He is wise, planned ahead, and is a hero. Not merely a background character, indistinguishable from shepherds in most nativity scenes.

It is hard to imagine that a working man of integrity and faith would have been rejected by relatives, no matter how extended. Not in this culture. In Djibouti people impose on extended relatives all the time, for long periods of time, cramped into small living spaces shared with livestock. No one would turn away a pregnant relative. No, he had family in Bethlehem and he went to the home of relatives where he and Mary rested from their journey and prepared for the birth of the baby.

Some people question why the family would welcome an unwed pregnant woman. The typical image of a Middle Eastern family accepted in the west is that they would stone her. Many Americans are shocked to hear my stories from Djibouti of staunchly Muslim families loving and accepting, through tears, their unwed teenage daughters and the babies. Family and love trump law and fundamentalism more often than not. Some in Nazareth were probably angry, most probably forgave. Some in Bethlehem were probably angry, most probably forgave. Maybe by taking Mary to another town Joseph diffused rising tension among people who had known Mary her whole life. I don’t know.

The word ‘inn’ doesn’t refer to a Holiday Inn or Sheraton style building where a bed and meal can be purchased. It more likely refers to an upper room in a family home. Quite possibly Joseph’s relatives had other distant family in town for the census so the upper room was occupied. This meant the couple had to sleep downstairs in the open living space where animals were kept at night for safety and where they ate from troughs dug into the earth at one end of the room. They maybe slept on mats or piles of blankets, just as they would have upstairs. The room was warm and sheltered, probably filled with other traveling relatives.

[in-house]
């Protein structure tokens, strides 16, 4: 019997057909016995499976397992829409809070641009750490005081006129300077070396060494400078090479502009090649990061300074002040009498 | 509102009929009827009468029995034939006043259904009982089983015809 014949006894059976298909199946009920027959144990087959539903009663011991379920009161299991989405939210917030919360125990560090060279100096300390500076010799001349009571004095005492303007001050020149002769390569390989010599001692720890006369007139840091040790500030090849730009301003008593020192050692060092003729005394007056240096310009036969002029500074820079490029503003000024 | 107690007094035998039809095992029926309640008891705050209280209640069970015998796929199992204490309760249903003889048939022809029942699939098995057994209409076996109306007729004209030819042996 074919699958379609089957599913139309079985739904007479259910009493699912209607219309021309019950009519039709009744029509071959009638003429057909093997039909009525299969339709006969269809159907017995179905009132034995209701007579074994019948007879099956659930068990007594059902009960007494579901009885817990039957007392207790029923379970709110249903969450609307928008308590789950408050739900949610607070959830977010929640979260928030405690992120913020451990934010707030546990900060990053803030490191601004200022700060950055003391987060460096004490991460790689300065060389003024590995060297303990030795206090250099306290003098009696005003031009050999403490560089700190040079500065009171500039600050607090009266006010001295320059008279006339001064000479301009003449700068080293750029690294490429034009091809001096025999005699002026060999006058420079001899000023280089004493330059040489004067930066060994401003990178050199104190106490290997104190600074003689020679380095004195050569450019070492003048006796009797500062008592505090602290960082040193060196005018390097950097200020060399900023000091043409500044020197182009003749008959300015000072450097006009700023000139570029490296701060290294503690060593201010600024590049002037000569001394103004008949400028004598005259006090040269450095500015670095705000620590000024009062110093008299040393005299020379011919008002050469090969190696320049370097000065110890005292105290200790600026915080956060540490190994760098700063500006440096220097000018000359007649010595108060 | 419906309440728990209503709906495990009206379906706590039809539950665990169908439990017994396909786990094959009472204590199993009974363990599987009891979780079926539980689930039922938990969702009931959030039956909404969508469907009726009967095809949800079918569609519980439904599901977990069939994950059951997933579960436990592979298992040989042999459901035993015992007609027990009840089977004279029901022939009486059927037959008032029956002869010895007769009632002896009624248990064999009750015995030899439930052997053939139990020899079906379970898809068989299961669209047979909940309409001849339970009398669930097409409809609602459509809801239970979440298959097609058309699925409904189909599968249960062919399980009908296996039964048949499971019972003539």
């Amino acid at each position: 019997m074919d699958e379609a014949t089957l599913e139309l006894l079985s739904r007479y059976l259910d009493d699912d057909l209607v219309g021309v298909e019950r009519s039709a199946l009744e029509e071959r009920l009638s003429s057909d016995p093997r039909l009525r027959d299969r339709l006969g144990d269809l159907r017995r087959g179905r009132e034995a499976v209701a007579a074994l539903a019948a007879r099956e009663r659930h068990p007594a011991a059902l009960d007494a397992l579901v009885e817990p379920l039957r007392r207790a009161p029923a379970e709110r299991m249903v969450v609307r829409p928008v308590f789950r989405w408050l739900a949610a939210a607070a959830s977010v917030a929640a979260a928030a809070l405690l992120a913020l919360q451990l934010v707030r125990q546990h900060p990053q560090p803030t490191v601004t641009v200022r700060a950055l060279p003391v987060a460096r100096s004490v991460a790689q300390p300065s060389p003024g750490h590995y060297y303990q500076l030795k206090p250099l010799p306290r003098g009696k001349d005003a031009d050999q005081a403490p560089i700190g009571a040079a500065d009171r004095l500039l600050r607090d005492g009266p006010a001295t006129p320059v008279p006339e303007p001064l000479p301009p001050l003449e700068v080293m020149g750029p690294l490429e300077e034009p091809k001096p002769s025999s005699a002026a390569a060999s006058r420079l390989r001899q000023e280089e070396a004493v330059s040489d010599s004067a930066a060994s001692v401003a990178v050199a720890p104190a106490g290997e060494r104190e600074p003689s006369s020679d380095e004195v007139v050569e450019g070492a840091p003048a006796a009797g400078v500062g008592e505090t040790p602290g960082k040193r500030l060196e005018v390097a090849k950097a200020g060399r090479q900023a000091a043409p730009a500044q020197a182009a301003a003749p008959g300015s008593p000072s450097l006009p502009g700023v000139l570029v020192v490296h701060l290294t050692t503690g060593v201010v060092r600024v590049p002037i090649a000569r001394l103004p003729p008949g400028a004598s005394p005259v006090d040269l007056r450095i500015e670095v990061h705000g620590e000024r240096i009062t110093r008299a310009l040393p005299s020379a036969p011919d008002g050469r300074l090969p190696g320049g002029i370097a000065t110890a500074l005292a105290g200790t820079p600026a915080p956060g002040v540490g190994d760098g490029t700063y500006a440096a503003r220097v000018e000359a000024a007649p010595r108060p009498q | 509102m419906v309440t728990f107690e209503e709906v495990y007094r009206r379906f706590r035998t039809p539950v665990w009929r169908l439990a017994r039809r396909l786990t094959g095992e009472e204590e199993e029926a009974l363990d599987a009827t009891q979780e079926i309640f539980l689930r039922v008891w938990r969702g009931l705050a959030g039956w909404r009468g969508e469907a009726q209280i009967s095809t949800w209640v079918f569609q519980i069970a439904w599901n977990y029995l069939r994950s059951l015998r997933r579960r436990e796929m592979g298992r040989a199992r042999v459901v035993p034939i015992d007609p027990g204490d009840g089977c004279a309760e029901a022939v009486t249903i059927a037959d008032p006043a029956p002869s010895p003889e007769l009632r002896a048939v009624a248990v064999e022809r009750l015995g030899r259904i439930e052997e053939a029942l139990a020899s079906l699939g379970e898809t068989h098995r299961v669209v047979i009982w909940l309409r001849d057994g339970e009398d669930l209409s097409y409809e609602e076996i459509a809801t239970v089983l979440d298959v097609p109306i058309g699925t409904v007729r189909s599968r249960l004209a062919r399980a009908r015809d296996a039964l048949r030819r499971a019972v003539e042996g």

Mary didn’t give birth alone. No place in the Bible is this written or implied. More likely she was surrounded by women. A midwife (as is often depicted in Orthodox nativity scenes), Joseph’s relatives, neighbors. Shepherds came and found the child and his mother and left rejoicing because not only had they seen Grace and Mercy in the flesh, but they had seen a woman and child well-cared for and surrounded by wise women. Otherwise, they more likely would have praised God for that Grace and Mercy and then said: What are you doing here alone and cold?! Come with us, our women will care for you! No way would they have left a young mother and infant in that state and left rejoicing.

Maybe in the West the version we are so used to is acceptable because of how we see the world. A poor man failing to plan well for his pregnant fiancee. A pregnant refugee turned away, the needy ignored in the streets as everyone goes about their urgent business. Maybe we feel comfortable imagining that in ‘those’ places people only had dirty torn clothes to wrap around their babies, that in ‘those’ places mothers allow cows to lick their newborns. Maybe this frees us from responsibility to act. If our Lord was born this way, it is not lowly or demeaning for other babies to be born alone, into a cold and unwelcoming world.

But in the culture and time in which Jesus was born, no way. Family, hospitality, food, community, these are highly valued.